First-term mayor and trustee turned out
By Liz Schevtchuk Armstrong
Challengers swept the elections on Tuesday (March 19) in Nelsonville, winning the mayor’s seat and two trustee positions.
Trustee Chris Caccamise, who opposed Mayor Bill O’Neill, the first-term incumbent, won by 15 votes, 110-95, or 54 percent to 46 percent. Caccamise was appointed in August to the Village Board to fill a vacancy. He noted to The Current that he believes he is the first Mexican-American mayor of the village.
Newcomers Dove Pedlosky and Lisa Mechaley defeated first-term incumbent Alan Potts to fill the two open trustee seats. (Nelsonville voters in 2017 approved an expansion of the Village Board from three to five members.) Pedlosky received 117 votes, Mechaley won 116 and Potts had 103. Pedlosky and Mechaley will join Trustees Michael Bowman and David Moroney.
Nelsonville has 413 registered voters. In 2017, O’Neill, running unopposed, received 86 votes, and Potts, also running unopposed, received 81. In the Tuesday election, 203 voters participated, for a turnout of just under 50 percent.
The new mayor and trustees will be sworn in at 7:30 p.m. on Tuesday, April 2, at Village Hall. The term for each position is two years.
At a meeting of the Nelsonville Village Board the day after the election, Caccamise said: “I’d like to compliment Alan and the mayor. They’ve done a wonderful job. The mayor has amazing ideas. I would just simply approach them from a slightly different way.”
During board member remarks, O’Neill said, “Thanks to everybody. It’s been a privilege. I’d like to think the Village for offering me the privilege of serving over the last two years. I hope I can walk away with some sense of achievement.”
Potts said: “It was a privilege to serve this village for the past two years. It takes a special kind of person to devote their time and energy to the governing of our village. It’s not a glamorous position, but it is worthwhile and important. Thank you for the opportunity, and I wish the incoming board members much success.”
The rhetoric before the vote was less reserved, much of it centered on how the Village Board has handled an application to build a cell tower overlooking the Cold Spring Cemetery. After the application was denied, Homeland Towers, Verizon and AT&T sued the village in federal court. (O’Neill said Wednesday that negotiations had broken down and he expected the cases to go to trial.)
Also at issue was whether a conservation easement should be applied to a 4-acre, village-owned plot in the Nelsonville Woods that would limit what the municipality could do with the land.
The campaign involved a clash of personalities. In a post at highlandscurrent.org during the week before the vote, Caccamise accused O’Neill of conducting himself “in a dictatorial fashion, not as a first among equals. He has concentrated power, making unilateral decisions, limiting the flow of information among the trustees and restricting our access to the village attorney, on whose counsel the entire board relies. He has treated his colleagues and the public with disdain and disrespect.”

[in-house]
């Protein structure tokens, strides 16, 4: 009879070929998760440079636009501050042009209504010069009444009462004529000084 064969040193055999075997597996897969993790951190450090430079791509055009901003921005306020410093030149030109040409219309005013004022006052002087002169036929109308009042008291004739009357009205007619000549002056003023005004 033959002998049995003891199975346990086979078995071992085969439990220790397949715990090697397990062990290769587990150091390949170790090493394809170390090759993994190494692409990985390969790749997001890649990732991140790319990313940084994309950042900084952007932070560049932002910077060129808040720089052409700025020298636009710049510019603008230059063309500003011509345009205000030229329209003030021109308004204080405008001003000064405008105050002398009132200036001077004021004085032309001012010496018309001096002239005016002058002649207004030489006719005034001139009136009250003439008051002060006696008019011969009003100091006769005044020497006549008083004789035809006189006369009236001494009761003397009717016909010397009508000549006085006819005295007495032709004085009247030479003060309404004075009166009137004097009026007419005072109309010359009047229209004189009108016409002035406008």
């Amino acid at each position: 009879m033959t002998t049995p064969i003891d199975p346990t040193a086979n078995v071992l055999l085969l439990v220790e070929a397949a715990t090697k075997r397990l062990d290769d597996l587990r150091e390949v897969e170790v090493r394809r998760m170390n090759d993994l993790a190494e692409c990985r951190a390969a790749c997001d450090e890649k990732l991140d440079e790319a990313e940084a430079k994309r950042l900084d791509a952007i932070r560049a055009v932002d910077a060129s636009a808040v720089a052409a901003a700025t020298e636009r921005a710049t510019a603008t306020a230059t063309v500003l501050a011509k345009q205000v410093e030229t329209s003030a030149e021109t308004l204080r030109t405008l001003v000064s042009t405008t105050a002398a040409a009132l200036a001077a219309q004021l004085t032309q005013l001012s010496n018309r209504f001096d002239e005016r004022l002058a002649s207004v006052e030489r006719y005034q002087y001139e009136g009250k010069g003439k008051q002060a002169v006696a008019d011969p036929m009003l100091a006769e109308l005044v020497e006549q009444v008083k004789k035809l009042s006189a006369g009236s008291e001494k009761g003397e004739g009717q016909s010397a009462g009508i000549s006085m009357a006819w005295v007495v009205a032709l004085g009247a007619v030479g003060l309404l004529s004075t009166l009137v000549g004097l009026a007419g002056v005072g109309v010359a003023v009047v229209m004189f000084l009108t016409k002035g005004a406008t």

O’Neill responded that Caccamise had been “a disappointment” as a trustee. “Meeting after meeting he sat quietly, never offering any perspectives whatsoever. Perhaps my supposed dictatorial style intimidated him.” He described Caccamise and the two challengers for trustee positions as a “nasty insurgency coalition.”
“There is more to running a village than cell towers,” wrote Potts in one post, charging that the challengers were part a group of residents called the Philipstown Cell Solutions Group had “morphed into a political action group with the goal of gaining control of the Nelsonville board.” The three challengers insisted they were not running exclusively on that issue, or the proposed easement.
Statements from New Board Members
“I am deeply honored and humbled to have been elected mayor of Nelsonville. We face a number of challenges as well as fantastic opportunities to improve our village in the immediate future. I am looking forward to facing these issues with the enthusiastic participation of the very capable and knowledgeable members of the Village Board of Trustees. I also wish to encourage participation in local government by as many of our citizens as possible. We need active participation by our constituents so that we can accurately and best represent them.”
“I want to thank everyone for choosing me to represent Nelsonville as a village trustee. I want to thank everyone who participated in this election, and I look forward to working with our mayor-elect and the other trustees to tackle issues like sewers, land preservation and parking.”
“It is an honor to receive the support of residents, my friends and neighbors. This village inspires me every day. My intention is to work hard for this community we all love. I encourage everyone in Nelsonville to voice their hopes and ideas as we work together in the months ahead.”
Behind The Story
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